Seriously though, this may be a great read for the business buzz-word in-crowd, but it offers little new in the way of tactics. Anyone who thinks good advice is `whatever worked was the right thing to do' (I quote from the introduction) will be easily pleased by this book. And for those who enjoy Champy's suggestion that Charles Darwin's theories could equally relate to business speak like `businesses breed beyond available customers', are being sadly misled.

Books like these which claim to reveal the secret of financial success are great entertainment but invariably the most financial gain is likely to be had by the author.

It's a great handbook for budding Alan Sugar Apprentices though!
Help other customers find the most helpful reviews 
Was this review helpful to you? Yes No


1 of 1 people found the following review helpful
1.0 out of 5 stars Worthless, 27 July 2008
By 
Mr. M. P. Duffy (Littlehampton, West Sussex United Kingdom) - See all my reviews
(VINE VOICE)    (REAL NAME)   
This review is from: Outsmart: How to Do What Your Competitors Can't (Financial Times Series) (Paperback)
Customer review from the Amazon Vine Programme (What's this?)
I've worked self-employed for most of my working life & have recently set up a new business, so thought it was worth checking out this book, after all every businessman wants to succeed. Now I've never read a business book before, and if this is what they're like I shan't bother. There's very little in this book that even the dumbest of people wouldn't have thought of - "a product will only sell if people want it" & you must "pay attention to service"...really? Who would have thought it! To be honest if people need advice like this I'm suprised they manage to even set a business up in the first place.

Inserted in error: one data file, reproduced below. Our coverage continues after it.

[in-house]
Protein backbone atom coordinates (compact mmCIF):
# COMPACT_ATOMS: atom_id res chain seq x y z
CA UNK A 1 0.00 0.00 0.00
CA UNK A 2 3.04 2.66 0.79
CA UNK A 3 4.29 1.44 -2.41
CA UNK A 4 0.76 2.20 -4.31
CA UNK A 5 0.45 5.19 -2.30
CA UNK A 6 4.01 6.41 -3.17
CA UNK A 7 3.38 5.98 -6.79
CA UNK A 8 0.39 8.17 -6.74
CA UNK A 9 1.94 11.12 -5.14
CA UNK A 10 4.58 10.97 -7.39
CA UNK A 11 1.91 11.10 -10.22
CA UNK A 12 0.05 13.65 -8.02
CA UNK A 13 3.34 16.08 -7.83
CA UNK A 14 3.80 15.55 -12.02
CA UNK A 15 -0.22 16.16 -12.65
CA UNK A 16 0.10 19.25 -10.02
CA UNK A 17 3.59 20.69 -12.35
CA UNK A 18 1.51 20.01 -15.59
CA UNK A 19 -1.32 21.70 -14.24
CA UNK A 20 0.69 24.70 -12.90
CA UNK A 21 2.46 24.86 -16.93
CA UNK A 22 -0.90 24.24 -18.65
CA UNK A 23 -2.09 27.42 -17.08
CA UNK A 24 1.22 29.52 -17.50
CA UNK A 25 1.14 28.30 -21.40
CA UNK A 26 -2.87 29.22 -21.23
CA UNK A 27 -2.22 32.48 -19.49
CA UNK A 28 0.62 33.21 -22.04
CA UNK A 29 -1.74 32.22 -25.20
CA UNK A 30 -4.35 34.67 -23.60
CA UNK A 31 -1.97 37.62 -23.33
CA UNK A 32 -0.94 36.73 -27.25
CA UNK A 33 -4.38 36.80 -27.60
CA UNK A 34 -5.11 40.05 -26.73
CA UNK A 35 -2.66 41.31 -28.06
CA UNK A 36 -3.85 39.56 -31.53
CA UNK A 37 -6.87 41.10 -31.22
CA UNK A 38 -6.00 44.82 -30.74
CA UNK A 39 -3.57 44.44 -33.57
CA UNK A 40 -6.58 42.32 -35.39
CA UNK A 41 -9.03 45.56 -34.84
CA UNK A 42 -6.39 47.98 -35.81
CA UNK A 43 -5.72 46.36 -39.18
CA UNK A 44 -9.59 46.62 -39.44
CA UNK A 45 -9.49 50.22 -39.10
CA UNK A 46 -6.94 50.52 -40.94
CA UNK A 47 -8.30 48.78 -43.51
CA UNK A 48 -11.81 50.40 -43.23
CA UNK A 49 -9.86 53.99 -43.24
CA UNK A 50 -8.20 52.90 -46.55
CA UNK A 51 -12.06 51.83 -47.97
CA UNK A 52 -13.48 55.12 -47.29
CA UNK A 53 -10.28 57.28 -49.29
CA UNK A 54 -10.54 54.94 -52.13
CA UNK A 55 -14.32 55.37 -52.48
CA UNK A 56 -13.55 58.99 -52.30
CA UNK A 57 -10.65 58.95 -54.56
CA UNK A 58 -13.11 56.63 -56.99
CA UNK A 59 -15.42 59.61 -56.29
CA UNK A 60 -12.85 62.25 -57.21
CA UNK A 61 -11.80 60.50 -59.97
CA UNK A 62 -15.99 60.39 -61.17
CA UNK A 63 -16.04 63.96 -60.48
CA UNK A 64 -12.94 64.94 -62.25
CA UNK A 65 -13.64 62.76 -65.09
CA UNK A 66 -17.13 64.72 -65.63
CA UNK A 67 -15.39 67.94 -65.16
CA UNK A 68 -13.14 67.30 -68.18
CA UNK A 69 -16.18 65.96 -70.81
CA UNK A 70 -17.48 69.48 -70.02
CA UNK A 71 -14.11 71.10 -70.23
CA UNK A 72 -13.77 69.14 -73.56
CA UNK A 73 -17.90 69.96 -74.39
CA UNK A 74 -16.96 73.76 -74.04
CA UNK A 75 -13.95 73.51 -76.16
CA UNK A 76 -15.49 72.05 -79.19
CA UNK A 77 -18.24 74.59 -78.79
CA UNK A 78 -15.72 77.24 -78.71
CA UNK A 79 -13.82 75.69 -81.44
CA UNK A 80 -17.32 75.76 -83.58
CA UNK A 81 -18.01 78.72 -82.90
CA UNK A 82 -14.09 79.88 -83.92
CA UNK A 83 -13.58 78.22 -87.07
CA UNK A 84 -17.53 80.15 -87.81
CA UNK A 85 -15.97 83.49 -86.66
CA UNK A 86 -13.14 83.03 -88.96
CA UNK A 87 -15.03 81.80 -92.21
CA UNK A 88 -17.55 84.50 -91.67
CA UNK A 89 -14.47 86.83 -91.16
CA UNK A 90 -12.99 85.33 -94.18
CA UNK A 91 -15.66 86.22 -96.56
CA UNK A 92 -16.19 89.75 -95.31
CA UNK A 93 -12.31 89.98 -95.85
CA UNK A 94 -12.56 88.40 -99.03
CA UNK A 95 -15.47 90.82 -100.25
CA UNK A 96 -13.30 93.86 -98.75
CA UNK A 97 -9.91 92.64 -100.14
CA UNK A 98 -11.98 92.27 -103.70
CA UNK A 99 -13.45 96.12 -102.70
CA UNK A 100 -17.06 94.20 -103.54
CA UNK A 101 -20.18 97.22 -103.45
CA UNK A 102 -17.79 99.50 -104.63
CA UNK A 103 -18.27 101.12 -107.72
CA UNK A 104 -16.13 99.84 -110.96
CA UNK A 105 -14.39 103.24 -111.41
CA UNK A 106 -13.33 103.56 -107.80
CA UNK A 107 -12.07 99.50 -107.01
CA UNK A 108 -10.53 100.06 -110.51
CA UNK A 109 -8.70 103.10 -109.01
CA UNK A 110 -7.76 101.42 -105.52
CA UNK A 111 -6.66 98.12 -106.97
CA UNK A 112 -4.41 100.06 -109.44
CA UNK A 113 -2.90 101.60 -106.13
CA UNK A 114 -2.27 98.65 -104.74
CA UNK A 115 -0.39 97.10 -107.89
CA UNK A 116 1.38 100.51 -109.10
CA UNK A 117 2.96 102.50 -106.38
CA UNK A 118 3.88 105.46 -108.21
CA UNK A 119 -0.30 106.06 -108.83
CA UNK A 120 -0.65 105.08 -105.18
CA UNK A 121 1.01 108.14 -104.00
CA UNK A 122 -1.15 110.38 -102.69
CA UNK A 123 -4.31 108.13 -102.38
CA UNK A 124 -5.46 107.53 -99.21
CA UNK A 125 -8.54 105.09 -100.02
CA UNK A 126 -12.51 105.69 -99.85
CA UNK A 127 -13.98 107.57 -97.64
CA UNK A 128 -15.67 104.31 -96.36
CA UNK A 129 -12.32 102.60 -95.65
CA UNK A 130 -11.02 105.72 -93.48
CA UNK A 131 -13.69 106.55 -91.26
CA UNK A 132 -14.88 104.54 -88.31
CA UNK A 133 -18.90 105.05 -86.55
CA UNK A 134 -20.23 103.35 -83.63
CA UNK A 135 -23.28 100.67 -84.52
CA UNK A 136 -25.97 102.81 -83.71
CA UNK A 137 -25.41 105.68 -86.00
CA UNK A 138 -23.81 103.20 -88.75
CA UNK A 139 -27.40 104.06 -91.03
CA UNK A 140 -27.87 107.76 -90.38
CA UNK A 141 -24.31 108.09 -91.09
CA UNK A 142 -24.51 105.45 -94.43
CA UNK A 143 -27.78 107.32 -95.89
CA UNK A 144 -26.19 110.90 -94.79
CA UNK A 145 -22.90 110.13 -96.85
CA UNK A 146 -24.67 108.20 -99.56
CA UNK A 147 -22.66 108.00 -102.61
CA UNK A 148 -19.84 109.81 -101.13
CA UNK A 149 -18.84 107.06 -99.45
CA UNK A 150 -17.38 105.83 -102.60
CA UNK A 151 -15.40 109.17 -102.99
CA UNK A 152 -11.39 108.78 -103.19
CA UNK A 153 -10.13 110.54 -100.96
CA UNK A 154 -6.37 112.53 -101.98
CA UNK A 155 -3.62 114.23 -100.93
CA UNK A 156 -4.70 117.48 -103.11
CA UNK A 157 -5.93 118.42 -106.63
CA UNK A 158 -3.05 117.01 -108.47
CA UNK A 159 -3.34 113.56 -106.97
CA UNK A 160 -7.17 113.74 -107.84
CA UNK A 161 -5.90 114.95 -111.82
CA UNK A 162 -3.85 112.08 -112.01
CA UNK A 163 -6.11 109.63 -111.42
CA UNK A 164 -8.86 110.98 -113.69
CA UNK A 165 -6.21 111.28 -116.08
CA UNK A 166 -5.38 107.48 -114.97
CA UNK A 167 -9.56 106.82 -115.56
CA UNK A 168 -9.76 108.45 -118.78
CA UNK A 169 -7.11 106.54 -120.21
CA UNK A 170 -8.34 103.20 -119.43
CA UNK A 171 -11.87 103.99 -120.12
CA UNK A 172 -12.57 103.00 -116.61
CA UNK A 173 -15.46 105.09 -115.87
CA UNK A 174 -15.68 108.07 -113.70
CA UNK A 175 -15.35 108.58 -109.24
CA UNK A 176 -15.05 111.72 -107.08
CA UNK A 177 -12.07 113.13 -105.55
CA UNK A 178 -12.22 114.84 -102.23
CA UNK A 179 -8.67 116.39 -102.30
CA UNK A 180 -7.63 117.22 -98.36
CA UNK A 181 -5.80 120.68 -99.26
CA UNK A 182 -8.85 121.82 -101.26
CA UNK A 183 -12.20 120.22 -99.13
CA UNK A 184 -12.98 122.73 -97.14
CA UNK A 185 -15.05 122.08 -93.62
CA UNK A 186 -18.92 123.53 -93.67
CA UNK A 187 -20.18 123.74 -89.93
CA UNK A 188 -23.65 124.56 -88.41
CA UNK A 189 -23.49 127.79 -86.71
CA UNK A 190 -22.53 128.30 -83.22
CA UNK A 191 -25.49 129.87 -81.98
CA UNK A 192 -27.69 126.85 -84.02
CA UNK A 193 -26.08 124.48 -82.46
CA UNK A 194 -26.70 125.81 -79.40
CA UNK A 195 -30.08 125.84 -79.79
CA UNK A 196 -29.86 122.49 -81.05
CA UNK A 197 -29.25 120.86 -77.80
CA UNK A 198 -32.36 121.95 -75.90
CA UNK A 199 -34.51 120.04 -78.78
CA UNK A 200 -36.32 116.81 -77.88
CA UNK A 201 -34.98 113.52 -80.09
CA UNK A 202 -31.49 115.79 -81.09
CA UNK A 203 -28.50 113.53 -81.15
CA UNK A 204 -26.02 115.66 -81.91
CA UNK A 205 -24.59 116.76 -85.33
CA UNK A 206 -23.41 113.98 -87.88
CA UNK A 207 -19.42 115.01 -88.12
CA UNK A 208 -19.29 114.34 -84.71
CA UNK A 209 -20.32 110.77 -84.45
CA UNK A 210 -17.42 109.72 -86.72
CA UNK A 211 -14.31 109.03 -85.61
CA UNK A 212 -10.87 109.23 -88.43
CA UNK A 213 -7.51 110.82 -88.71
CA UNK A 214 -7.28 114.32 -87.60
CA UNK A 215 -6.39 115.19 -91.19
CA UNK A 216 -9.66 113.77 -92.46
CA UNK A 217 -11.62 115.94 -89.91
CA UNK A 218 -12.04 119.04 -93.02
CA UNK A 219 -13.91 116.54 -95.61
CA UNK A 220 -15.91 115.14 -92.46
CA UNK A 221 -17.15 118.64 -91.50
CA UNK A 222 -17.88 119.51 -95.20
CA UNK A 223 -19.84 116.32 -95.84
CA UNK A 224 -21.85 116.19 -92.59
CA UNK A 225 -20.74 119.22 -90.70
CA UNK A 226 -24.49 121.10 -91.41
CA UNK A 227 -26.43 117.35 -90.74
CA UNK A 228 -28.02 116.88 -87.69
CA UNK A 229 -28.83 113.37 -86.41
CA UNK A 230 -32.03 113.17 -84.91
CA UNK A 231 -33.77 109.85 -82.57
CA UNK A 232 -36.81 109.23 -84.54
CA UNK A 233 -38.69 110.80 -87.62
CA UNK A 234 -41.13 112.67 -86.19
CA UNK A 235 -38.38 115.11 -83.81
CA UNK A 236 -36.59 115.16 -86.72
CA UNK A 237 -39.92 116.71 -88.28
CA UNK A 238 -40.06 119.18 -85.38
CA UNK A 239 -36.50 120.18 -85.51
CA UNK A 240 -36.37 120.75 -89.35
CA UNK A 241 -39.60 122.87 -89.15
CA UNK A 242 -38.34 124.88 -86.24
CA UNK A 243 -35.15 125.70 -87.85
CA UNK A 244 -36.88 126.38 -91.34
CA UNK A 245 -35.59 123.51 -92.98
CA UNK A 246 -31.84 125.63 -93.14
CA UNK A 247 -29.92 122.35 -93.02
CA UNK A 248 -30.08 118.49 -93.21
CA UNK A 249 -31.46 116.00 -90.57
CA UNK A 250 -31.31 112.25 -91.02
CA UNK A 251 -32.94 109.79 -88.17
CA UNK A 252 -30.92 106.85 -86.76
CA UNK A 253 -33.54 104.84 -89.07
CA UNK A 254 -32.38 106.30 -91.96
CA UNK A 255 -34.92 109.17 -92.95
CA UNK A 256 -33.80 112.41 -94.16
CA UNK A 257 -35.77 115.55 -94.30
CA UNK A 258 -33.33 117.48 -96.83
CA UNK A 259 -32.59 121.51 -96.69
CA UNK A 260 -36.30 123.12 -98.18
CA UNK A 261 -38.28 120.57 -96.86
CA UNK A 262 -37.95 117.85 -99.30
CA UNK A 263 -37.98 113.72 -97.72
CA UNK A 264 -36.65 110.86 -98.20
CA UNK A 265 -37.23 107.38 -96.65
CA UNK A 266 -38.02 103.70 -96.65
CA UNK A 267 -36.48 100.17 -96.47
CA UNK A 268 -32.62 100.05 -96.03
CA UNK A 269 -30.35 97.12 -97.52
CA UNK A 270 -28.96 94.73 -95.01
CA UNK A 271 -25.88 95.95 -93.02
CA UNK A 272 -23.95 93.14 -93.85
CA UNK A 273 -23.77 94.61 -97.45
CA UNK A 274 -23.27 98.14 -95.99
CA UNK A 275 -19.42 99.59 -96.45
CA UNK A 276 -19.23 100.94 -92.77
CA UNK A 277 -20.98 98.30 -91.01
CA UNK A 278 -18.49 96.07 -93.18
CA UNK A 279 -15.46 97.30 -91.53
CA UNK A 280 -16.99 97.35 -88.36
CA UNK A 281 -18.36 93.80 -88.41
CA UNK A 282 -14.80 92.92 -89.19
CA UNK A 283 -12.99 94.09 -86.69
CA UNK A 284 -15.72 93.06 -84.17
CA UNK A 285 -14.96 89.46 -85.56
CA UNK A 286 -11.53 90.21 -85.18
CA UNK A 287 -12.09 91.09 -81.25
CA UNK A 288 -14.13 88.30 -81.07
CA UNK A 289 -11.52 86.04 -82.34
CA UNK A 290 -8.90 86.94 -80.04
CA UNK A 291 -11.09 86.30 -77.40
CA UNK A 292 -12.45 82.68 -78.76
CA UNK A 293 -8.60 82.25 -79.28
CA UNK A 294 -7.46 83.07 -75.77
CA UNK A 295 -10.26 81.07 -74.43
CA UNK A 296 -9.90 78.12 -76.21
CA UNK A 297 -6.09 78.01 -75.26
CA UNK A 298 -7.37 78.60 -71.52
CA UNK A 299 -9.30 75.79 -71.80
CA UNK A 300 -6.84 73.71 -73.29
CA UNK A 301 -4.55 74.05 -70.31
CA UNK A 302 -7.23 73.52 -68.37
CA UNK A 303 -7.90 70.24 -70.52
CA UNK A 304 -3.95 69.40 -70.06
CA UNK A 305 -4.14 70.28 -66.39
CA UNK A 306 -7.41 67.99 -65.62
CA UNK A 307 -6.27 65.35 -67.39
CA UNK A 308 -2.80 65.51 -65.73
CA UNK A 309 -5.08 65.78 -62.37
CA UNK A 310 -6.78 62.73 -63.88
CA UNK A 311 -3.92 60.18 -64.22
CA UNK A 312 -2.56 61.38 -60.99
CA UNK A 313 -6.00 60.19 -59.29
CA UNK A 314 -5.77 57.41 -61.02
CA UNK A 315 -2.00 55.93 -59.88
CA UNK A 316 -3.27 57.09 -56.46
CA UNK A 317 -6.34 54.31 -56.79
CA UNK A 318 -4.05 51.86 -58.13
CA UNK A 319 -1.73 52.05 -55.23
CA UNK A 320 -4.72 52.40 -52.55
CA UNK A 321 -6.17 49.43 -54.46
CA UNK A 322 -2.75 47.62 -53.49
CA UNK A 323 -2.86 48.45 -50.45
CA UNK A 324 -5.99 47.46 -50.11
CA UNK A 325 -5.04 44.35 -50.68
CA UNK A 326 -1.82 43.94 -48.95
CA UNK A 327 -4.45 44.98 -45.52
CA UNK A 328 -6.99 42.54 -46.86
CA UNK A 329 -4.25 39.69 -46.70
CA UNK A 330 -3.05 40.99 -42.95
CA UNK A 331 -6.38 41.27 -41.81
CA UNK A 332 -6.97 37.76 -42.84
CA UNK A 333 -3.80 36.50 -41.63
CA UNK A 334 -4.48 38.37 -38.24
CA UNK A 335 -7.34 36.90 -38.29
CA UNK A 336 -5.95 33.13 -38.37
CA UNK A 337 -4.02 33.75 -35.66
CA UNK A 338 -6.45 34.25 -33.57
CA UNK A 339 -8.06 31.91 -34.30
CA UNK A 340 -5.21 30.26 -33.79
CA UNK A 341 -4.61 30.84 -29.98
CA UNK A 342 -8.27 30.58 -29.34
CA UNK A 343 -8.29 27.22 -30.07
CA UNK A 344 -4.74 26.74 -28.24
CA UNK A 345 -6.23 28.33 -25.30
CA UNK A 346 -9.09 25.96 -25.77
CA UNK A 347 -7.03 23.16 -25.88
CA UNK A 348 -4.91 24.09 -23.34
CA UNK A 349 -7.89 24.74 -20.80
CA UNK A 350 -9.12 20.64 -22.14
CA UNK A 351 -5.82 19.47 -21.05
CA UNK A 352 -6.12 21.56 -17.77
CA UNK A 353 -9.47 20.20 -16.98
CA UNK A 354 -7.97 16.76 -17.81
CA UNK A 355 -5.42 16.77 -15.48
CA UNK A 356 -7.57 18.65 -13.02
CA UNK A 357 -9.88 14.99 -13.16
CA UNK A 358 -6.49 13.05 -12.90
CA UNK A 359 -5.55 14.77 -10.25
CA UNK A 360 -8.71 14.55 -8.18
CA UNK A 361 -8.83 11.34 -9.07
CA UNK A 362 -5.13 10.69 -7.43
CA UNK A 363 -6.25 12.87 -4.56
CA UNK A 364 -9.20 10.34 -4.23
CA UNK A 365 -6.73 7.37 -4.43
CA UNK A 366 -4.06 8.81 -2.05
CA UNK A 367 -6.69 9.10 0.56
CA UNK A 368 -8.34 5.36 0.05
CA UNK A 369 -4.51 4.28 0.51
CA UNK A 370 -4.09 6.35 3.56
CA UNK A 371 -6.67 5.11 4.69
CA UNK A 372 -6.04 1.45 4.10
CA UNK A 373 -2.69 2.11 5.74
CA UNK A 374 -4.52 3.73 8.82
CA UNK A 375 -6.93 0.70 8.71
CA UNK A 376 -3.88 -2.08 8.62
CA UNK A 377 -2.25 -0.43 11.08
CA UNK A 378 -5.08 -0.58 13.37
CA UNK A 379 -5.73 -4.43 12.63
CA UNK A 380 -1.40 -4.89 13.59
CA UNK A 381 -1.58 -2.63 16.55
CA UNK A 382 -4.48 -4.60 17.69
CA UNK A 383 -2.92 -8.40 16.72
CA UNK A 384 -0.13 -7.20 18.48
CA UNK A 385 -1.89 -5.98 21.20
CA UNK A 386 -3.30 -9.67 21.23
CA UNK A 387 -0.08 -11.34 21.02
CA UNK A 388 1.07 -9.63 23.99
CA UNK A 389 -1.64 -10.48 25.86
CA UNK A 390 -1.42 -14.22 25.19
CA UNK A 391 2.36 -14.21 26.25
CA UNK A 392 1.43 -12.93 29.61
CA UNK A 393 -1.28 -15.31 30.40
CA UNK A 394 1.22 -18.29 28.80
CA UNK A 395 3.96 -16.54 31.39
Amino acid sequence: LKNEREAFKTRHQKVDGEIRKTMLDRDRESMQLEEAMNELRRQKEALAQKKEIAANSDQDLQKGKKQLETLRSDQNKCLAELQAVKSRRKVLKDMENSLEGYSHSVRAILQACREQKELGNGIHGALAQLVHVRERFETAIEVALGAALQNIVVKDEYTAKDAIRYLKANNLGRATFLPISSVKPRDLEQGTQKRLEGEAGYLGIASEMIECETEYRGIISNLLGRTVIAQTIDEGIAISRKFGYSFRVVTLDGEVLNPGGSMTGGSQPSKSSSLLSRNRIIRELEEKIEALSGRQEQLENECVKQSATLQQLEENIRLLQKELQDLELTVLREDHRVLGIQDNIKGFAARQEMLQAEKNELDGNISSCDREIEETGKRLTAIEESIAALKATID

On a more stylistic level - the layout is truly awful. I can't abide the all capital introductions to each chapter, most of which was irrelevant nonsense presumably designed to try & elicit some sort of interest in Michael's upcoming interview or Jodi's watering eye. I'm sure the author knows his stuff, but this book did little to inspire, inform or interest me & was just very disappointing.
Help other customers find the most helpful reviews 
Was this review helpful to you? Yes No


1 of 1 people found the following review helpful
1.0 out of 5 stars Waffle, 21 July 2008
By 
William Cohen (London) - See all my reviews
(VINE VOICE)   
This review is from: Outsmart: How to Do What Your Competitors Can't (Financial Times Series) (Paperback)
Customer review from the Amazon Vine Programme (What's this?)
I love good business books. I work as a corporate speechwriter and I need meaty ideas and colourful insights to make my speeches shine. This book seems to me a bland recitation of management platitudes. I didn't like the block capital introductions to chapters. I didn't like the frequent statement of the bleeding obvious. I didn't like the glib subtitle - How to do what your competitors can't - because anyone can buy this book.